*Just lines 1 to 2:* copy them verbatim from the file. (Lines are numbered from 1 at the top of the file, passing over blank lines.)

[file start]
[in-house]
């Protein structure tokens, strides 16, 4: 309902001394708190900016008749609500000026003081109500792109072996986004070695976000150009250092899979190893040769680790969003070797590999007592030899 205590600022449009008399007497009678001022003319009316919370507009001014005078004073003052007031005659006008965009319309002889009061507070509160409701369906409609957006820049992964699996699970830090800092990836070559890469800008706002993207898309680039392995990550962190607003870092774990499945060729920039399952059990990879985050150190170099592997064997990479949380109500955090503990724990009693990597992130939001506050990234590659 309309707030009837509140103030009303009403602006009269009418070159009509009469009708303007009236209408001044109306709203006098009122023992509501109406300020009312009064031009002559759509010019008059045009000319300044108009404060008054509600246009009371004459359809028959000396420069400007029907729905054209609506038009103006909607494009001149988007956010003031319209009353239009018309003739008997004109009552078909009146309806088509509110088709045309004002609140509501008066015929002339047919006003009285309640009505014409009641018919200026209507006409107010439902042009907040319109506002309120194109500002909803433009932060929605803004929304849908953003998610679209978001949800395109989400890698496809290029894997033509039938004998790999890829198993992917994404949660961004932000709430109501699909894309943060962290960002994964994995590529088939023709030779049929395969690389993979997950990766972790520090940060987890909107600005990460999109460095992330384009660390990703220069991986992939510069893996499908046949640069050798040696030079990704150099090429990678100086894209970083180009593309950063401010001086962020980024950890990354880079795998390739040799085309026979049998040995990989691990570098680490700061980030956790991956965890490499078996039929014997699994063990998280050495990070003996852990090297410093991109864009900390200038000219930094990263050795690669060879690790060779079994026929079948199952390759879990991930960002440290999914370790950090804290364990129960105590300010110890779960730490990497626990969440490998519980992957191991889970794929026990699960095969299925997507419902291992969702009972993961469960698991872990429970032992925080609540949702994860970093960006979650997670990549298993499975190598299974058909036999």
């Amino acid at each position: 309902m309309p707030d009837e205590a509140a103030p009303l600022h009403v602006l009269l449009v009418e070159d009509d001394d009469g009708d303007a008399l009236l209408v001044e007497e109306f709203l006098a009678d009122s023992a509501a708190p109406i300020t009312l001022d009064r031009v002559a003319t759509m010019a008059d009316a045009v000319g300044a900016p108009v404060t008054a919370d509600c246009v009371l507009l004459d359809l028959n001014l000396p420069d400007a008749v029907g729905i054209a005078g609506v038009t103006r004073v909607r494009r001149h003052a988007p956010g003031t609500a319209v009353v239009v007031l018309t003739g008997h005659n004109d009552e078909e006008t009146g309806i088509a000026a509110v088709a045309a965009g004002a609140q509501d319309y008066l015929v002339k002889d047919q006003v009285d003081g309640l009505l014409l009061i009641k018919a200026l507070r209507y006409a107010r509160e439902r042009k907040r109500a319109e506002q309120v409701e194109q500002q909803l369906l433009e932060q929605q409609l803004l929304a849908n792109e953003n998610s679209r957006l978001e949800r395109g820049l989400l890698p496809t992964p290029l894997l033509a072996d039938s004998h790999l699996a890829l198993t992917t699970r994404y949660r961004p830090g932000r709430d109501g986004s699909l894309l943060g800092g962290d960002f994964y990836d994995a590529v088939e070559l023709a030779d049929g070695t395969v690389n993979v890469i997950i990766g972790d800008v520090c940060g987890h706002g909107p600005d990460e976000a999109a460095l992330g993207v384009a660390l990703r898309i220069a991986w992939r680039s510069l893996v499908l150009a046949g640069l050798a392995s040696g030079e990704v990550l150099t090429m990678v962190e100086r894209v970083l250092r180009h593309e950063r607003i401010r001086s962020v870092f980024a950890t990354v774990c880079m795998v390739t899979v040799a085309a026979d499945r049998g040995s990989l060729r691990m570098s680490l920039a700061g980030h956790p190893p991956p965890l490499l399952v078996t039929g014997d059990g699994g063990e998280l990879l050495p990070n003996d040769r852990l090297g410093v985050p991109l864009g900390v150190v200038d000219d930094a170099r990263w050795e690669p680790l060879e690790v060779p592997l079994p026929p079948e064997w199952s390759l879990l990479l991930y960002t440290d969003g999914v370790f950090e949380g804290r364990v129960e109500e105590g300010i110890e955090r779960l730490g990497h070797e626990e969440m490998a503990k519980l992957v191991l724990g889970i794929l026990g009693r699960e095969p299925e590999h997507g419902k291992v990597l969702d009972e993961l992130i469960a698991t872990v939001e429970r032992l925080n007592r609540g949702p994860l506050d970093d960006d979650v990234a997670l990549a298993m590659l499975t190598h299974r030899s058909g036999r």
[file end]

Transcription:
[in-house]
């Protein structure tokens, strides 16, 4: 309902001394708190900016008749609500000026003081109500792109072996986004070695976000150009250092899979190893040769680790969003070797590999007592030899 205590600022449009008399007497009678001022003319009316919370507009001014005078004073003052007031005659006008965009319309002889009061507070509160409701369906409609957006820049992964699996699970830090800092990836070559890469800008706002993207898309680039392995990550962190607003870092774990499945060729920039399952059990990879985050150190170099592997064997990479949380109500955090503990724990009693990597992130939001506050990234590659 309309707030009837509140103030009303009403602006009269009418070159009509009469009708303007009236209408001044109306709203006098009122023992509501109406300020009312009064031009002559759509010019008059045009000319300044108009404060008054509600246009009371004459359809028959000396420069400007029907729905054209609506038009103006909607494009001149988007956010003031319209009353239009018309003739008997004109009552078909009146309806088509509110088709045309004002609140509501008066015929002339047919006003009285309640009505014409009641018919200026209507006409107010439902042009907040319109506002309120194109500002909803433009932060929605803004929304849908953003998610679209978001949800395109989400890698496809290029894997033509039938004998790999890829198993992917994404949660961004932000709430109501699909894309943060962290960002994964994995590529088939023709030779049929395969690389993979997950990766972790520090940060987890909107600005990460999109460095992330384009660390990703220069991986992939510069893996499908046949640069050798040696030079990704150099090429990678100086894209970083180009593309950063401010001086962020980024950890990354880079795998390739040799085309026979049998040995990989691990570098680490700061980030956790991956965890490499078996039929014997699994063990998280050495990070003996852990090297410093991109864009900390200038000219930094990263050795690669060879690790060779079994026929079948199952390759879990991930960002440290999914370790950090804290364990129960105590300010110890779960730490990497626990969440490998519980992957191991889970794929026990699960095969299925997507419902291992969702009972993961469960698991872990429970032992925080609540949702994860970093960006979650997670990549298993499975190598299974058909036999």